The final years

He was killed in the Battle of Kiwawu, against his brother Semakookiro, in 1797.[1] He was buried at Luwunga, Busiro.[2]

Another version of the death of Junju is that he was killed by the then Baganda of Ssese Islands, following a disagreement that erupted as a result of mistreatment. The aggreaved group fled to the east escaping from the attacks that were being planned by the mainland Baganda. When they reached the area of present-day Busoga and Samia region, they identified themselves as "bagenyi" which means "visitors" to the people of those areas. They settled in the area and took on new names such as "Musana", "Wegulo", "Wacha" in order to hide from the Kabaka's agents who were looking for them.

They adopted new culture and their language was amalgamated with Samia and Lusoga. Today these migrants are known as Bakenyi or Bakenye. The Bakenyi can be found among the Basoga, Bagwere, Balamogi, and the Samia proper. Some retained some aspects of their Kiganda culture; members of the Ngo Clan (Leopard Clan) renamed themselves the Babango and changed their totem to the Guinea Fowl (Nkofu). The Ngabi Clan (Antelope Clan) became the Bakoma and the Bagulu.

Succession table

Preceded by
Kyabaggu Kabinuli
King of Buganda
Succeeded by
Semakookiro Wasajja Nabbunga

See also


  1. ^ "The History And Life of Kabaka Jjunju". Retrieved 4 October 2014. 
  2. ^ "Kabaka Jjunju Is Buried At Luwunga". Retrieved 4 October 2014.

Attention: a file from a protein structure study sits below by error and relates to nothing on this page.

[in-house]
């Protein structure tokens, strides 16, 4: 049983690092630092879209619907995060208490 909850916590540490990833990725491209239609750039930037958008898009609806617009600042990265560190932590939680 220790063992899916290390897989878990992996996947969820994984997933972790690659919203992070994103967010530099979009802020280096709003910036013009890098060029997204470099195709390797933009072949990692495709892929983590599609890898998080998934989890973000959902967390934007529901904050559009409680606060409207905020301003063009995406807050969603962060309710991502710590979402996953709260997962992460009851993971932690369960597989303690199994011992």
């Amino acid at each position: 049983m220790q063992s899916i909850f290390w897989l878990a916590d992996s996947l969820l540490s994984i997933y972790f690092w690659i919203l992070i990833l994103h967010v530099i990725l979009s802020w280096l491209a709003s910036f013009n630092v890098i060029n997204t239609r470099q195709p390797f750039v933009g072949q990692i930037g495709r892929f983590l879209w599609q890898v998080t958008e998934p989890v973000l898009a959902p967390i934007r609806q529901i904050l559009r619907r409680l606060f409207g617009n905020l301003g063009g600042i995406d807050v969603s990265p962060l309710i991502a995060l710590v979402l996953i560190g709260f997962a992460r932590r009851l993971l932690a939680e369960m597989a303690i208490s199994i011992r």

External links

  • Genealogy of the Kabakas of Buganda
  • List of the Kings of Buganda
This article was sourced from Creative Commons Attribution-ShareAlike License; additional terms may apply. World Heritage Encyclopedia content is assembled from numerous content providers, Open Access Publishing, and in compliance with The Fair Access to Science and Technology Research Act (FASTR), Wikimedia Foundation, Inc., Public Library of Science, The Encyclopedia of Life, Open Book Publishers (OBP), PubMed, U.S. National Library of Medicine, National Center for Biotechnology Information, U.S. National Library of Medicine, National Institutes of Health (NIH), U.S. Department of Health & Human Services, and, which sources content from all federal, state, local, tribal, and territorial government publication portals (.gov, .mil, .edu). Funding for and content contributors is made possible from the U.S. Congress, E-Government Act of 2002.
Crowd sourced content that is contributed to World Heritage Encyclopedia is peer reviewed and edited by our editorial staff to ensure quality scholarly research articles.
By using this site, you agree to the Terms of Use and Privacy Policy. World Heritage Encyclopedia™ is a registered trademark of the World Public Library Association, a non-profit organization.

Copyright © World Library Foundation. All rights reserved. eBooks from Project Gutenberg are sponsored by the World Library Foundation,
a 501c(4) Member's Support Non-Profit Organization, and is NOT affiliated with any governmental agency or department.